Figure 1: A: determination of the slipping direction by XRPD. B: Different types of stacking in the TTI-COF.

Project goal: Topotactic Locking of a Covalent Organic Framework (Step 1-iii. Post-synthetic stabilization) – A novel thiazole COF

As a strategy to synthesize highly stable covalent organic framework materials – a prerequisite for robust and long-term photocatalytic action – we investigated the transformation of an imine linkage to a thiazole in a COF by the action of elemental sulfur on the COF.

Figure 2: A: formation of the imine bond and the subsequent reaction to form the thiazole. B:

Progress beyond the state of the art and expected potential impact (including the socio-economic impact and the wider societal implications of the project so far)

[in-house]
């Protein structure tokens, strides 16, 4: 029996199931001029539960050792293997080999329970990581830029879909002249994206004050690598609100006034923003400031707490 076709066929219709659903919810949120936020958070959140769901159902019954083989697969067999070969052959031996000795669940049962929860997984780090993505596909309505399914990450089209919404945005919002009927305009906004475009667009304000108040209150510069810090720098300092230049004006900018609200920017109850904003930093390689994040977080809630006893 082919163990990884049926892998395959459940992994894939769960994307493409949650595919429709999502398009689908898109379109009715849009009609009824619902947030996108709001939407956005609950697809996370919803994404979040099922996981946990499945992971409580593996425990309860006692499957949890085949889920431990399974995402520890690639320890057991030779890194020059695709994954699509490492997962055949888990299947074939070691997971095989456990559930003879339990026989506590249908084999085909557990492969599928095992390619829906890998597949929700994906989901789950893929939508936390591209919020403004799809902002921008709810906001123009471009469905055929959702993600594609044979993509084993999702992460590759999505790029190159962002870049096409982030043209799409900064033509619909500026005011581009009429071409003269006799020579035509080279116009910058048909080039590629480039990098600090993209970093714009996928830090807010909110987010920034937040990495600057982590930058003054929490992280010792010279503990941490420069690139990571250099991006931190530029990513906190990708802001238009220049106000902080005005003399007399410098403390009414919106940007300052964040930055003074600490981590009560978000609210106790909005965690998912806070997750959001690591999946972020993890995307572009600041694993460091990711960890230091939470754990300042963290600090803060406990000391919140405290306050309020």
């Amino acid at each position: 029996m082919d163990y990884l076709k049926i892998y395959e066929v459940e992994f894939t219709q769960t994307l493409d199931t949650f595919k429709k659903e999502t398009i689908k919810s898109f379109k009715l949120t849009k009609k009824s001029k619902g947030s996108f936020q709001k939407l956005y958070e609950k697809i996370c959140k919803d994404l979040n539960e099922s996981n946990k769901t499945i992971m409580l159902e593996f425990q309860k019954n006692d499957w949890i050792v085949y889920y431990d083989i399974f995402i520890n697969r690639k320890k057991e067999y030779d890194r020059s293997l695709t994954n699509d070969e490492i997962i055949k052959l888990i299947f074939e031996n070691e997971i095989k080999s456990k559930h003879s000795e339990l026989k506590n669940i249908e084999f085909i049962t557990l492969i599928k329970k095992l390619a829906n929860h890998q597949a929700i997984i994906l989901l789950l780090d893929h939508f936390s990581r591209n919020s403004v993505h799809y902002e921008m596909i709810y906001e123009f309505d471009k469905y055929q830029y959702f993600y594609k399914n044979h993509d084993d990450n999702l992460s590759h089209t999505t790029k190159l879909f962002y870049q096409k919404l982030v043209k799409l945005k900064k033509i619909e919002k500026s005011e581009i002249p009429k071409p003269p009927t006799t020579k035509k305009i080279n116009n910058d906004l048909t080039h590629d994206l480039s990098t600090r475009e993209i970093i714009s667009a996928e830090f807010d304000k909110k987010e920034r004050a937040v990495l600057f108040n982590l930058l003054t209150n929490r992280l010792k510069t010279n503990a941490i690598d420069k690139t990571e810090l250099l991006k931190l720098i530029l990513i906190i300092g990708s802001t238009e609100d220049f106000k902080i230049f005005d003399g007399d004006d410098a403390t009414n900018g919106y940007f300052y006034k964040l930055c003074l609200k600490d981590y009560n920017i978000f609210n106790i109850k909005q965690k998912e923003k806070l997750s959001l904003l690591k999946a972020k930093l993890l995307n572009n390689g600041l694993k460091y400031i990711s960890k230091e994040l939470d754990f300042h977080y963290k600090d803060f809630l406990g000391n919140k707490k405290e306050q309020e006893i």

Our work on covalent organic frameworks has not only introduced a new and highly versatile photocatalytic materials platform, but is expected to provide unique insights into the fundamental mechanisms underlying photocatalytic processes at a molecular level. So far, we have generated new understanding of the crystallization of COFs on a morphological and a molecular level that is inherently linked to their photocatalytic activity. Structural modifications developed by us, aiming at generating highly robust and long-term stable systems, as well as the introduction of functionality in the form of molecular co-catalysts drive the tunability of these molecular solids beyond the limits of conventional solid state materials. Continuous improvement of COF photocatalysts with regard to stability, light harvesting and activity could ultimately open the door to tailored commercial photocatalysts for harvesting solar energy on a large scale. The primary benefits of this research, however, will be the advancement of our understanding of what is at the heart of a “good” photocatalyst, and our ability to rationally design and tailor new photocatalytic systems with molecular precision.